How should I complete my load balancing solution ?

I got 2 servers running IIS 5 under Windows 2000 Server. Everything is working fine. But I'd like in the future to add a load balancing service.

I've found a couple of documentation on the subject so far. But I was wondering how others are doing it with a website using ASP and ASP.NET, in order to keep the session active on the same server all the time ?

from what I've found so far, I would be better with Windows 2003 and IIS6. Do I need anything else other than that to complete my load balancing ? Should I plan anything else ? Or is there any other solution that would be better than Windows 2003 ? Maybe a hardware load balancing, I saw one based on a linux distribution that does that. All I would need is another machine that can handle the web traffic. basically it would do a proxy of some sort.
reseautelmatikAsked:
Who is Participating?
 
skatsevConnect With a Mentor Commented:
Hi,

Another one that I have a lot of experience with is Coyote Point:

www.coyotepoint.com

They have several tiers of load balancers, so for a "simple" load balancing approach like what you're trying to do, you might want to look at the lowest-end of their models.

However, the "level" of load balancing that you need doesn't necessarily depend on the amount of traffic (or in this case, the number of servers) but rather on the application intelligence that your setup needs.

For example, the two main types of persistence (since that's the requirement that you listed) are IP persistence and Cookie persistence.  The first means that the load balancer will simply keep a table of all of the client IP addresses, and if a client comes back within "X" seconds, they will be sent to the same server.  Of course, this means that if you have a lot of traffic, this table can get rather large and use up load balancer resources.  The other approach (cookie persistence) requires application knowledge.  In this case, the application is HTTP (or HTTPS), and the load balancer would inject a cookie into the HTTP stream (transparent to your servers and to the client).  When the client comes back to the web page, the load balancer will see this cookie and send them back to the correct server.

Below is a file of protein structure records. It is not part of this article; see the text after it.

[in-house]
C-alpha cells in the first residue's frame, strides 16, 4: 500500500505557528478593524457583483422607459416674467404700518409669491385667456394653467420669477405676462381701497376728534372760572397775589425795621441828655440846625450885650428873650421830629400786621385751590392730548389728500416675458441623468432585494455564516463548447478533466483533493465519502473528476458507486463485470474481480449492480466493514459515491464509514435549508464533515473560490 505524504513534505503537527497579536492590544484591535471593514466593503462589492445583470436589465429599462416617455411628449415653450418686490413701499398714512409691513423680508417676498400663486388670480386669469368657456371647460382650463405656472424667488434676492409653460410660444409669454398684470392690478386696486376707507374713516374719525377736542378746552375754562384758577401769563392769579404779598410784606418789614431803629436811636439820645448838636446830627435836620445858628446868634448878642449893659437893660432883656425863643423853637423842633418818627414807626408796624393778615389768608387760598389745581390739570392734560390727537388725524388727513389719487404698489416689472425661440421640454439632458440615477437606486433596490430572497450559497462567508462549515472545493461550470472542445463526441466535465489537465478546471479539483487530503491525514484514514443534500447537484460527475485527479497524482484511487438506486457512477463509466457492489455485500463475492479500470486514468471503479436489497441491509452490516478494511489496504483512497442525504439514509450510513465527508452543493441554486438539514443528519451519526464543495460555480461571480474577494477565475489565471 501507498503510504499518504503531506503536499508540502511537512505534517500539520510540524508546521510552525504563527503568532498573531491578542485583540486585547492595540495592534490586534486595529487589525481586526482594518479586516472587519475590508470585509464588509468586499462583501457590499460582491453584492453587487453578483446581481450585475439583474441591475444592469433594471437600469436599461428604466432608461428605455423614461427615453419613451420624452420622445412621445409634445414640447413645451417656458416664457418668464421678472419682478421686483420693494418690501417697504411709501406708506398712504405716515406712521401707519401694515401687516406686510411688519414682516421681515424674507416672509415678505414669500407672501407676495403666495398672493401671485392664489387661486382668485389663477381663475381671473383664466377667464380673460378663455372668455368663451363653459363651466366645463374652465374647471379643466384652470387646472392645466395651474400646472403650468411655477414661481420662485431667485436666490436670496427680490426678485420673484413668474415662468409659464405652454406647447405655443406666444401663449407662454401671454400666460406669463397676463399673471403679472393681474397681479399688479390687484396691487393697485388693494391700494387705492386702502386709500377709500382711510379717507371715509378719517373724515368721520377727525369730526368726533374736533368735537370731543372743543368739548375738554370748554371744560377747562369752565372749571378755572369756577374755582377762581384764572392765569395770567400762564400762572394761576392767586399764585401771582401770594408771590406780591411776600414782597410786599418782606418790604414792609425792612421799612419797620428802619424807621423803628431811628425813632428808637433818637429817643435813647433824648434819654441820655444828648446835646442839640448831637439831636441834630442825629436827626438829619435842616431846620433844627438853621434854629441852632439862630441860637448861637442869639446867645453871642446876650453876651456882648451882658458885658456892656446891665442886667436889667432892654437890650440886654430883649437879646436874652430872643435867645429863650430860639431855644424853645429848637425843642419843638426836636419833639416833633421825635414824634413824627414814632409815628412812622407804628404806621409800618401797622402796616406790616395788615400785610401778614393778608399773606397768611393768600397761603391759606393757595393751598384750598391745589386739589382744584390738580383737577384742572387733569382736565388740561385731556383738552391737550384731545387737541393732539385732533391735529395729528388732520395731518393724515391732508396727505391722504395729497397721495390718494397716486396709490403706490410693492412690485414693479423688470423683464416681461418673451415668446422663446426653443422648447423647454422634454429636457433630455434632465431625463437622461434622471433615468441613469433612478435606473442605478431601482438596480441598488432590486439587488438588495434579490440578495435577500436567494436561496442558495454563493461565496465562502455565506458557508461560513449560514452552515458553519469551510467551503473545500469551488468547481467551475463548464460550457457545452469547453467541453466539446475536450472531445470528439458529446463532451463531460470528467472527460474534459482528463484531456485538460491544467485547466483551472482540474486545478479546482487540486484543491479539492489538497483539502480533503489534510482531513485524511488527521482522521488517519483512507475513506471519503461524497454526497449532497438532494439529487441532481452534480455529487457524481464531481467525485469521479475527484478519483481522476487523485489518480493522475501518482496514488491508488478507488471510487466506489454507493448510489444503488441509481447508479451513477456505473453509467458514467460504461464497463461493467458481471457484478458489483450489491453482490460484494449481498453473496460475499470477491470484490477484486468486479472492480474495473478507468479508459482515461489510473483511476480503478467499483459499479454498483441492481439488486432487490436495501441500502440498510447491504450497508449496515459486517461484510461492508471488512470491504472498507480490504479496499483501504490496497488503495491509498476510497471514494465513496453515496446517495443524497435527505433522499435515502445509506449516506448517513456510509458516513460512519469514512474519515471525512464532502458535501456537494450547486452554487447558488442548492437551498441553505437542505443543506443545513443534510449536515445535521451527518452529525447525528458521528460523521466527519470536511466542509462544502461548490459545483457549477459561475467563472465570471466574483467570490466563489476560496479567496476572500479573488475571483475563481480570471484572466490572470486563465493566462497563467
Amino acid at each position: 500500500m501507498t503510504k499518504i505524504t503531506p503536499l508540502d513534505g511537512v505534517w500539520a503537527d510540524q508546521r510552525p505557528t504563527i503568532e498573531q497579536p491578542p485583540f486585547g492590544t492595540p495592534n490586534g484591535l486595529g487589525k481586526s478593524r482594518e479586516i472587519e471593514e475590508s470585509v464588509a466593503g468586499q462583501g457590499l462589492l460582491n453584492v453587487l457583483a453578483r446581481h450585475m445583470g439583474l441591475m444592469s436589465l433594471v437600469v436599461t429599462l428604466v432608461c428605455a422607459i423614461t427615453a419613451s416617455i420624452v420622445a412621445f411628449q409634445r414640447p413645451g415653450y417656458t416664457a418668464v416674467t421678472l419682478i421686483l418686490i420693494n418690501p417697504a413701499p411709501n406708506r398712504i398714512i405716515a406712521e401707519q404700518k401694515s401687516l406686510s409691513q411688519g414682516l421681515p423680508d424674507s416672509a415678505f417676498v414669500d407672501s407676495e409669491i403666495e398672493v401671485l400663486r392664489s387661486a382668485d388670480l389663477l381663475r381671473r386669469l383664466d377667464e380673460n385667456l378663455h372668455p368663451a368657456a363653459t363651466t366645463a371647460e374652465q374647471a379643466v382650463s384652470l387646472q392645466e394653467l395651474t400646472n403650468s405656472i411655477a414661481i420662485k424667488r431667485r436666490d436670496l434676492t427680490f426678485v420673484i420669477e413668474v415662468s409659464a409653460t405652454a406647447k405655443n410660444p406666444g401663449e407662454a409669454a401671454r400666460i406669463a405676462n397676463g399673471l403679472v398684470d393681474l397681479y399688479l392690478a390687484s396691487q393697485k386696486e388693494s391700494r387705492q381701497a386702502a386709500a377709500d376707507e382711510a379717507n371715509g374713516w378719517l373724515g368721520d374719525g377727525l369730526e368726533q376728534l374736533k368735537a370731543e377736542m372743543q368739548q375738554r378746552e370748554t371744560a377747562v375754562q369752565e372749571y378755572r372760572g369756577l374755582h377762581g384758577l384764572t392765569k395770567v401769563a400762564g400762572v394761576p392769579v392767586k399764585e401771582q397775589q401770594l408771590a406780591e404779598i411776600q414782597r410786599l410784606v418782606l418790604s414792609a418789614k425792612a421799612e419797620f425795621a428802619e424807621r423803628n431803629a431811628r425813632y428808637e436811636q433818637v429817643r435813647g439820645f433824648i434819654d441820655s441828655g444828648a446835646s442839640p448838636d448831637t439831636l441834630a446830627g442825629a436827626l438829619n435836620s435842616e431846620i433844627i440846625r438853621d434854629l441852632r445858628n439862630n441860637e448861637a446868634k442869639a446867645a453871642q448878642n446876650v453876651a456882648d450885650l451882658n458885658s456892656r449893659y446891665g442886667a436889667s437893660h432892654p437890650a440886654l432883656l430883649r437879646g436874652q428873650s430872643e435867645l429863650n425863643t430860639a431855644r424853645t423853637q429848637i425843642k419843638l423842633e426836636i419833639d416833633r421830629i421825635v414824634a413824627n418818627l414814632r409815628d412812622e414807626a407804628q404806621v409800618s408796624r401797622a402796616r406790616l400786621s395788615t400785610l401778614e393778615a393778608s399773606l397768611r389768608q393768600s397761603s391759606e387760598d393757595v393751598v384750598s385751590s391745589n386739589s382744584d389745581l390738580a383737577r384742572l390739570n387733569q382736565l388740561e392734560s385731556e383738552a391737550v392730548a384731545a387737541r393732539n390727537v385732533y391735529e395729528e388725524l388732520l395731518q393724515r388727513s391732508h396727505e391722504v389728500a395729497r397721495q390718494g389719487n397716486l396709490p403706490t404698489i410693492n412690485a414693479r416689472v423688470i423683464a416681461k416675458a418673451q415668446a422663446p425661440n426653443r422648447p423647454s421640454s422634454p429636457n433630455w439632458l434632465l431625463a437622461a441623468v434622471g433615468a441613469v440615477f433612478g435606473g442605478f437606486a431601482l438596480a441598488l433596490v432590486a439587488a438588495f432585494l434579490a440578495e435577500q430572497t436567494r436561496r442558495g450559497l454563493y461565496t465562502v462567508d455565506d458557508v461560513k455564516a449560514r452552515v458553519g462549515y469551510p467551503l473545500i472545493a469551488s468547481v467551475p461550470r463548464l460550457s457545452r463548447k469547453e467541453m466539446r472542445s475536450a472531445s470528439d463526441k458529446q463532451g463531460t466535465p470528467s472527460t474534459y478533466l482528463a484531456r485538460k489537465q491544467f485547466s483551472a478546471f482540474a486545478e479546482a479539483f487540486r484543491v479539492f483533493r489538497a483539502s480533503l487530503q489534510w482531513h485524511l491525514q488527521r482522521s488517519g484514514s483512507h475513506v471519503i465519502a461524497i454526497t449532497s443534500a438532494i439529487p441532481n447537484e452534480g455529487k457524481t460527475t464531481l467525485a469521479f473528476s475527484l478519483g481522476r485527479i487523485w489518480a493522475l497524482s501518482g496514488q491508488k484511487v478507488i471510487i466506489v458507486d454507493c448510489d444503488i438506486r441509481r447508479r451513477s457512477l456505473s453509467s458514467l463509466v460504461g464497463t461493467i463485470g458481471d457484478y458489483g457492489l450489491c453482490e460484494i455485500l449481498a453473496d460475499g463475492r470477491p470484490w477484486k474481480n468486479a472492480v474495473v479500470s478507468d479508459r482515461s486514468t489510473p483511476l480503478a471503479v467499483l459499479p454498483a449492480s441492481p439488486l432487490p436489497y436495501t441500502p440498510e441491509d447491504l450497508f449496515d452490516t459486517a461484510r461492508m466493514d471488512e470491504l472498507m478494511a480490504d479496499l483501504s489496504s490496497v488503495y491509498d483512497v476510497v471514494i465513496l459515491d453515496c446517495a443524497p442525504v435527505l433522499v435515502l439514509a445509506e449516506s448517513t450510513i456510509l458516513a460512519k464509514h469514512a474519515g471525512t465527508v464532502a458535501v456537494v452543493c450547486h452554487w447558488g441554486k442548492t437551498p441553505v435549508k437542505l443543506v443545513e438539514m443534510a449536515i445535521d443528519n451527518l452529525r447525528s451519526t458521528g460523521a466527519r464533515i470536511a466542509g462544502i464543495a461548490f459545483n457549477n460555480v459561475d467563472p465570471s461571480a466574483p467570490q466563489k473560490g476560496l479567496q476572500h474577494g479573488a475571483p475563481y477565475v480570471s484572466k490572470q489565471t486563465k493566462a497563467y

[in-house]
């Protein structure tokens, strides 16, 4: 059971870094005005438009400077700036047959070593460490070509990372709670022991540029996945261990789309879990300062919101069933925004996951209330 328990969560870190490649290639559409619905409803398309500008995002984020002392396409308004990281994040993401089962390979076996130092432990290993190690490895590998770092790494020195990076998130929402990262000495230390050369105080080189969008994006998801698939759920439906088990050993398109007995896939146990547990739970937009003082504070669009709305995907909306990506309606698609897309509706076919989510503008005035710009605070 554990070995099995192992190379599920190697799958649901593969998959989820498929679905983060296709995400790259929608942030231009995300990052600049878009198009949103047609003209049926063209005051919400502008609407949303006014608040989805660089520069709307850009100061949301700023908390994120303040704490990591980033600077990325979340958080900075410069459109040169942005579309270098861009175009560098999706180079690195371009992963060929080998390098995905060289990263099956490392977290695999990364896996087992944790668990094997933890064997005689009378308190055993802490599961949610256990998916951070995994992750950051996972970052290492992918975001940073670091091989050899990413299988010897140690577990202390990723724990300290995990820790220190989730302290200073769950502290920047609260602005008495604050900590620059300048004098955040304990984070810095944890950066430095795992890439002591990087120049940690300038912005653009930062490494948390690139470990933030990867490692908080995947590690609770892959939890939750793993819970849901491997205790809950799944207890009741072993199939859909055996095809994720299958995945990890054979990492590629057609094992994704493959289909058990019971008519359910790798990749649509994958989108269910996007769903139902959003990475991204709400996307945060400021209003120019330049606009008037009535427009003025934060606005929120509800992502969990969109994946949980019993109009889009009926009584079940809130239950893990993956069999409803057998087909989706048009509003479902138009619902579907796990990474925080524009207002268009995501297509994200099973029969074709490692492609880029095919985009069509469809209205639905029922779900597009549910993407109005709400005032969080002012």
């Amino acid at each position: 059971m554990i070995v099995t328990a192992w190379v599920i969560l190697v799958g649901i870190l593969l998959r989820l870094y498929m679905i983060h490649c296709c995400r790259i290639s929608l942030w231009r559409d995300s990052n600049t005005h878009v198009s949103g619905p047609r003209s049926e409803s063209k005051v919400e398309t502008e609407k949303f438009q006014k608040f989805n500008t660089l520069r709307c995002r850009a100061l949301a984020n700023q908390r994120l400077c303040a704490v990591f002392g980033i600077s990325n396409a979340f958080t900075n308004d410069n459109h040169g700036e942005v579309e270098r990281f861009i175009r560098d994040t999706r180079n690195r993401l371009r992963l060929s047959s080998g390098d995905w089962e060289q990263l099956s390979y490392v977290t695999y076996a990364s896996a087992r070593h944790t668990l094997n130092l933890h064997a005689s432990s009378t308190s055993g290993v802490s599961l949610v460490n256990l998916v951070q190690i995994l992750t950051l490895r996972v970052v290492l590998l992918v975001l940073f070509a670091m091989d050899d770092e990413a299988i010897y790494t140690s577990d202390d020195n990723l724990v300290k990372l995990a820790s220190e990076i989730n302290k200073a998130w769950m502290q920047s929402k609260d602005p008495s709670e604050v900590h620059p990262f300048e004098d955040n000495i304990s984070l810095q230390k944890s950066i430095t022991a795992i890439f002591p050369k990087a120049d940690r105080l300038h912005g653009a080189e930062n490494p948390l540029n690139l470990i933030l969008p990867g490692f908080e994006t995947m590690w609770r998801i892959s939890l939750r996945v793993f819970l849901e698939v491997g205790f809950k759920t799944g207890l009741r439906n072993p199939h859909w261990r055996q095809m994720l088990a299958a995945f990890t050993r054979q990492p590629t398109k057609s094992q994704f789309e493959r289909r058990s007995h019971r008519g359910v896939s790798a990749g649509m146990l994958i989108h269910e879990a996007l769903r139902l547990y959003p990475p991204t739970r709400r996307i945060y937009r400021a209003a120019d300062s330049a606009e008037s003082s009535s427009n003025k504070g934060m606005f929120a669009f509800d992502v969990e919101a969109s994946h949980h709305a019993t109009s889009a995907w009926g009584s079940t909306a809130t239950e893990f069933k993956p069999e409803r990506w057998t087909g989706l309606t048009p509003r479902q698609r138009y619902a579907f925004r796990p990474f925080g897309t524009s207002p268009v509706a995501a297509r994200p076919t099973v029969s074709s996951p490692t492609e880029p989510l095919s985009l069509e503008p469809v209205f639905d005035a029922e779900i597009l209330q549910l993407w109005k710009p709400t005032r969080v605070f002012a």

In my experience, this is actually the main differentiator between whether you need a "simple" load balancer, or something a bit more complex.  Figure out the answer to that question and you'll have a better idea of what you're looking for :)
0
 
msguruConnect With a Mentor Commented:
I've used the Zeus Balancer - see www.zeus.com .  It's easy to use with very good tech support.  Can either be 'appliance' or a Linux (and now Windows) install.
Also, F5 Big-IP load balancer - see www.f5.com .  
Both will support session persistance.

Best of luck!
0
 
reseautelmatikAuthor Commented:
That seems nice, but it seems to be aimed at company with more than 4 servers ?
That's what i actually saw in the documents. But maybe it was just an example. Anyone knows some open source solution too maybe so that I can compare ? or any other solutions similar ?

msguru, is that the only solution that you've looked at when you investigated the load balancing thing ?

Thanks,
0
 
msguruConnect With a Mentor Commented:
On top of Zeus and F5, I've used INKRA - but this one doen't exist anymore.
Check out http://en.wikipedia.org/wiki/Load_balancing_(computing)#Web_server_methods - it shows a few:-
Linux Virtual Server - http://www.linuxvirtualserver.org
XLB - http://sourceforge.net/projects/xlb
HAProxy - http://haproxy.1wt.eu
Balance - http://www.inlab.de/balance.html
Pound - http://www.apsis.ch/pound

Be aware, some are experimental and may not be stable - but they are free!
0
Question has a verified solution.

Are you are experiencing a similar issue? Get a personalized answer when you ask a related question.

Have a better answer? Share it in a comment.

All Courses

From novice to tech pro — start learning today.